This week, the graduate students in my “Gender, Race and Urban Space” course will explore how culture figures into the ways in which oppressed groups survive their difficult moments. We will do as much by watching the ending of the 1964 motion picture “Nothing But a Man,” which features Motown music on its soundtrack; discussing the 1973 documentary on Wattstax, a California concert memorializing the 1965 Watts riots; and reading an excerpt from Robin Kelley’s study on African American working class resistance and Lynda Barry’s The Good Times are Killing Me, a novel about a friendship between a black girl and a white girl in Seattle in the late 1960s.
I first discovered The Good Times Are Killing Me, which Barry wrote and illustrated, in the bookstore at the University of Miami, my undergrad alma mater. The year must have been 1989 as I graduated that year. The book was not on any reading list for any course. I must have been drawn to Barry’s wonderful painting on the cover (around this time, I began enjoying her cartoons in The New Times, an alternative newspaper).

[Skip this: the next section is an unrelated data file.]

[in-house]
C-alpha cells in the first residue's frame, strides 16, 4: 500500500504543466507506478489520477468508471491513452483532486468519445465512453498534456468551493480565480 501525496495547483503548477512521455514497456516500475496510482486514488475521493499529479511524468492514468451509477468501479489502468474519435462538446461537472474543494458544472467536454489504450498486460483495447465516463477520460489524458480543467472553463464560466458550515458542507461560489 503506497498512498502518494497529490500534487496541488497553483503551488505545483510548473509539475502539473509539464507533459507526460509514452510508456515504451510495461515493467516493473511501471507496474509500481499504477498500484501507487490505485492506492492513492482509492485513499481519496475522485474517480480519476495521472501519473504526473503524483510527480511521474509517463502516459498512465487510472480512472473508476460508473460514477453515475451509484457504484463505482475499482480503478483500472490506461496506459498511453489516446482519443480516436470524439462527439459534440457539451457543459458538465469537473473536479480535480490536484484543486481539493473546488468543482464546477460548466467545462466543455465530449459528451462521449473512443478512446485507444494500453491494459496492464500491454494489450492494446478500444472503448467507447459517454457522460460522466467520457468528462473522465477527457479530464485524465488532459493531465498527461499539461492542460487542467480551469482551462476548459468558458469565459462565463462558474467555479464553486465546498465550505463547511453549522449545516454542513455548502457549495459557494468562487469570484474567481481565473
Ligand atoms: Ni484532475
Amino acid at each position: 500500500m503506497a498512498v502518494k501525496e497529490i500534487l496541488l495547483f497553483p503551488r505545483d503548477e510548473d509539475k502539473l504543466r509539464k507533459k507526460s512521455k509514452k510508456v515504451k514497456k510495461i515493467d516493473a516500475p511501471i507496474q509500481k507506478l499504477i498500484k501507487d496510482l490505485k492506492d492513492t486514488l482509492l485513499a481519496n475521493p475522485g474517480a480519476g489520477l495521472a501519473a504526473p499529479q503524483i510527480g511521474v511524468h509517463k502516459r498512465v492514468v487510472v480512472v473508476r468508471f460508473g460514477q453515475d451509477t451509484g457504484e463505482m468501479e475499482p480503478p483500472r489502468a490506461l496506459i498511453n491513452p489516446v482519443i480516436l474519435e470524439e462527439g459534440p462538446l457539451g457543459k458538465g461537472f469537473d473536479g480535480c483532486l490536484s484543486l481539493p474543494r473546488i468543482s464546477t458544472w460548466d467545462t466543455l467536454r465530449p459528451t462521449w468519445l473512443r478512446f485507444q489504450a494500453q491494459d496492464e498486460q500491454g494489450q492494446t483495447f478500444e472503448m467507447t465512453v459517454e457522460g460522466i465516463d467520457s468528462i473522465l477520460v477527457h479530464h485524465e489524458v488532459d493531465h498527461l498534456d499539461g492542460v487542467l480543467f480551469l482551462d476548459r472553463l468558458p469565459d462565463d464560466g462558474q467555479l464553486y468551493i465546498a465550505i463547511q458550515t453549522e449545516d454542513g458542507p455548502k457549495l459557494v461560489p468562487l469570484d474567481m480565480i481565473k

Today, I am drawn to how a white house seems to center/divide the friendship between two girls who float above it, one carrying 45-rpm records, the other carrying a tiny turntable. And yet the girls seem to be connected by confetti to a 33 LP, which itself hovers above the white house. The house is inside the belly of a yet another house, this one orange. That house is flanked by other houses, suggesting a neighborhood under attack.
What was Barry trying to illustrate with this painting? I see in it the urban displacement of people. I also see the impact of such displacement on friendship. By the end of the story, Edna Arkins – the white girl who remembered a time when “the houses went White, White, White, Japanese, White, and White” – will find herself having to say goodbye to Bonna Willis, her black friend. Bonna used to lived in Washington D.C. until her brother got shot (they moved to Seattle “just to get away from trouble”).
Historian Robin Kelley’s study on the everyday politics of the black working class provides a framework to help us understand the experiences of Bonna and Edna. Edna and Bona live in a working class community undergoing “white flight” except Edna’s family evidently does not have enough money to flee anywhere. Their experiences, shared and unshared, might be seen inside the “history from below” scholarship that appeared in the 1960s even though W.E.B. Du Bois and C.L.R. James had started writing such histories, albeit then unsung, about thirty years earlier.